Editing Terminology

One of the most frustrating things about writing and editing is figuring out what to call what process and when. While there will never be total consensus among the publishing industry, there is a general agreement on some basic definitions.

Below is a short list of the most common words authors come across when going through the editorial process, whether through self-editing or hiring a professional editor.

Cold Readthrough

A front-to-back reading of a manuscript to gather first impressions and high-level information from a casual reader’s perspective.

Editing Pass

One read through a manuscript, either as close reader or for editorial analysis.

Editing Round

One or more passes through a manuscript. The final deliverable returned to the author will either include 1) the marked-up manuscript (and Style Sheet or Editorial Letter, as appropriate), or 2) the Manuscript Evaluation letter.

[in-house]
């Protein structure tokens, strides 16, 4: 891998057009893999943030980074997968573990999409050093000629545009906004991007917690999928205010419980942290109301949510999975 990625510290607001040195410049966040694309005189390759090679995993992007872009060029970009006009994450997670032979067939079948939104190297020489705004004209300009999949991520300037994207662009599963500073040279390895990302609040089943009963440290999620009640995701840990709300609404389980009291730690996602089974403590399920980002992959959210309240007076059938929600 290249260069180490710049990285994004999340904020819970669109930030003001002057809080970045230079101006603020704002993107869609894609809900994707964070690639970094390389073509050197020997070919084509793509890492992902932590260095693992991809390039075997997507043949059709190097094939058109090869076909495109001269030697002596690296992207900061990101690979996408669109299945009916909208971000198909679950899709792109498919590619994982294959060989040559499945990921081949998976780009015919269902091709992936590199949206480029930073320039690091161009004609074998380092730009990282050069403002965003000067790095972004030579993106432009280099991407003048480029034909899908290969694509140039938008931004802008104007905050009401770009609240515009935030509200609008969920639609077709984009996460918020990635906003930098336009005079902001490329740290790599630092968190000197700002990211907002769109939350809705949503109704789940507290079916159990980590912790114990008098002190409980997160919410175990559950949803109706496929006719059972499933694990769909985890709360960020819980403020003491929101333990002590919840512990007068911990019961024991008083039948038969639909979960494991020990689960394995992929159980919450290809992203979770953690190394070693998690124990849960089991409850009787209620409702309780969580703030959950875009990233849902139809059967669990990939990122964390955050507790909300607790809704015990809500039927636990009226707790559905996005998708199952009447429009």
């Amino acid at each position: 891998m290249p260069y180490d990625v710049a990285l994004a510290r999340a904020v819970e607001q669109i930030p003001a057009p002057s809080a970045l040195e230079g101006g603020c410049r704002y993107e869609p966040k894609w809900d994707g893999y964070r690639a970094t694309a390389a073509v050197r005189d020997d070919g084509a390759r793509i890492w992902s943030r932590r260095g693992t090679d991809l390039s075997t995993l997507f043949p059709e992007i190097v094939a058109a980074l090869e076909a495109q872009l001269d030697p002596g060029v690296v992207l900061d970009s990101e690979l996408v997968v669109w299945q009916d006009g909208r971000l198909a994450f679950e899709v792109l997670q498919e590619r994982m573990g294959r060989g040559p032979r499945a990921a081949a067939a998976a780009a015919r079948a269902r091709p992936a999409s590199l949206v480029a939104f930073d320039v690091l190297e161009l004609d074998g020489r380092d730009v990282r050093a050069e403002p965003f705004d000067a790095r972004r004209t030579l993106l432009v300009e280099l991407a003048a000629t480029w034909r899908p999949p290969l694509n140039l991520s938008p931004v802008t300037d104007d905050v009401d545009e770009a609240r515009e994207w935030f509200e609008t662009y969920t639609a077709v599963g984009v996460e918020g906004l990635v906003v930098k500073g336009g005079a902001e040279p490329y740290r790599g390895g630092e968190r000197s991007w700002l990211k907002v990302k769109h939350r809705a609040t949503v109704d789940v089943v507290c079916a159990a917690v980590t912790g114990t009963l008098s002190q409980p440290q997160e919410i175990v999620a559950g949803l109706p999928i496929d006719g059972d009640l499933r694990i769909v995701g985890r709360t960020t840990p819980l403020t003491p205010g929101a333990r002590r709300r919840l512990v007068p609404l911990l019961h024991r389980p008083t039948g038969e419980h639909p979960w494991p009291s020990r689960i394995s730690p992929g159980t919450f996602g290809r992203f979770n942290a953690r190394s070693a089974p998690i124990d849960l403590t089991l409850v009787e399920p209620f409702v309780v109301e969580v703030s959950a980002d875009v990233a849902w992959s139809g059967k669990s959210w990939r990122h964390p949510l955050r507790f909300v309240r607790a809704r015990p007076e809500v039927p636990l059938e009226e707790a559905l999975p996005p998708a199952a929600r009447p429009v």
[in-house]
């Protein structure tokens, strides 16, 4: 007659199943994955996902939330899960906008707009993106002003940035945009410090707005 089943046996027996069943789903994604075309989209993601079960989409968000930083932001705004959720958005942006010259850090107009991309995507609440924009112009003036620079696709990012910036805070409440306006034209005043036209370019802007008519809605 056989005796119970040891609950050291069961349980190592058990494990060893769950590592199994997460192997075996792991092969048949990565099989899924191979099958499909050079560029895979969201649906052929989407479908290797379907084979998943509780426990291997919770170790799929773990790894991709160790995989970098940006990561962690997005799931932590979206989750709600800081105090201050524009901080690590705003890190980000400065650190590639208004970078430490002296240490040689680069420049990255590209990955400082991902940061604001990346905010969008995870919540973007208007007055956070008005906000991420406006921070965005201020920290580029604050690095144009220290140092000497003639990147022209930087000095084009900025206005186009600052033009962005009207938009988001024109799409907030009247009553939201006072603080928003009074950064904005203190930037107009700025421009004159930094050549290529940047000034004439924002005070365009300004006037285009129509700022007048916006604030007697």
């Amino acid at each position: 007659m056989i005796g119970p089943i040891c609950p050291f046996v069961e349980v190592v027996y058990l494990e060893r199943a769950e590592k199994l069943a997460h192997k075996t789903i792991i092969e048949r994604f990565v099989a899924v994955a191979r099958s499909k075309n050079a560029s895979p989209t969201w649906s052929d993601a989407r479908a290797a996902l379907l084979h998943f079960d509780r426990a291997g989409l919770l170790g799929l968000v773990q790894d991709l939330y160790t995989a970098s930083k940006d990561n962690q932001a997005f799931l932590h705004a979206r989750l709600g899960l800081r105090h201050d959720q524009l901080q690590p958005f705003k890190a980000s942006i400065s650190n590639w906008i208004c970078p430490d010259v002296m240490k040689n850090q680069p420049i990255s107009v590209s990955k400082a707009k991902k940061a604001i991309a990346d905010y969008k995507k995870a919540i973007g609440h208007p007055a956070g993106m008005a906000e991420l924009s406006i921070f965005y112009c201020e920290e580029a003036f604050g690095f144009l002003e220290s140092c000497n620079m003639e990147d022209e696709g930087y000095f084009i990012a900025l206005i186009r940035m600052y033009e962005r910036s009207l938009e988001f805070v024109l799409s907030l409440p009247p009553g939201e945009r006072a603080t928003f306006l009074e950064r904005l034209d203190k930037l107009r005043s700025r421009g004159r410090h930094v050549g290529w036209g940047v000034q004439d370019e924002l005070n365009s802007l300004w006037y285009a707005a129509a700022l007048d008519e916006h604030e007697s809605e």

Developmental Edit

This edit primarily addresses structure, plot, characters, and stakes/conflicts. It can also make note of point-of-view issues, inconsistencies, and settings/worldbuilding.

Line Edit

Focusing on the language as a delivery method, this edit looks at word choice and usage, sentence structure and paragraph length, and overall flow of sentences, paragraphs, and chapters, and how they each play off or misalign with each other.


Turning to the mechanics of language, the copyedit primarily addresses things like spelling, punctuation, grammar, and sentence structure. Queries of new terms, possibly wrong facts, or even copyright violations can be expected.


The final look-see at a formatted book before it goes to print. Only the most egregious errors are addressed (e.g., obvious misspellings, incorrect end-of-line breaks, line spacing misalignment, header and footer information, consistency between the table of contents and internal chapter titles and page numbers).

Scroll to Top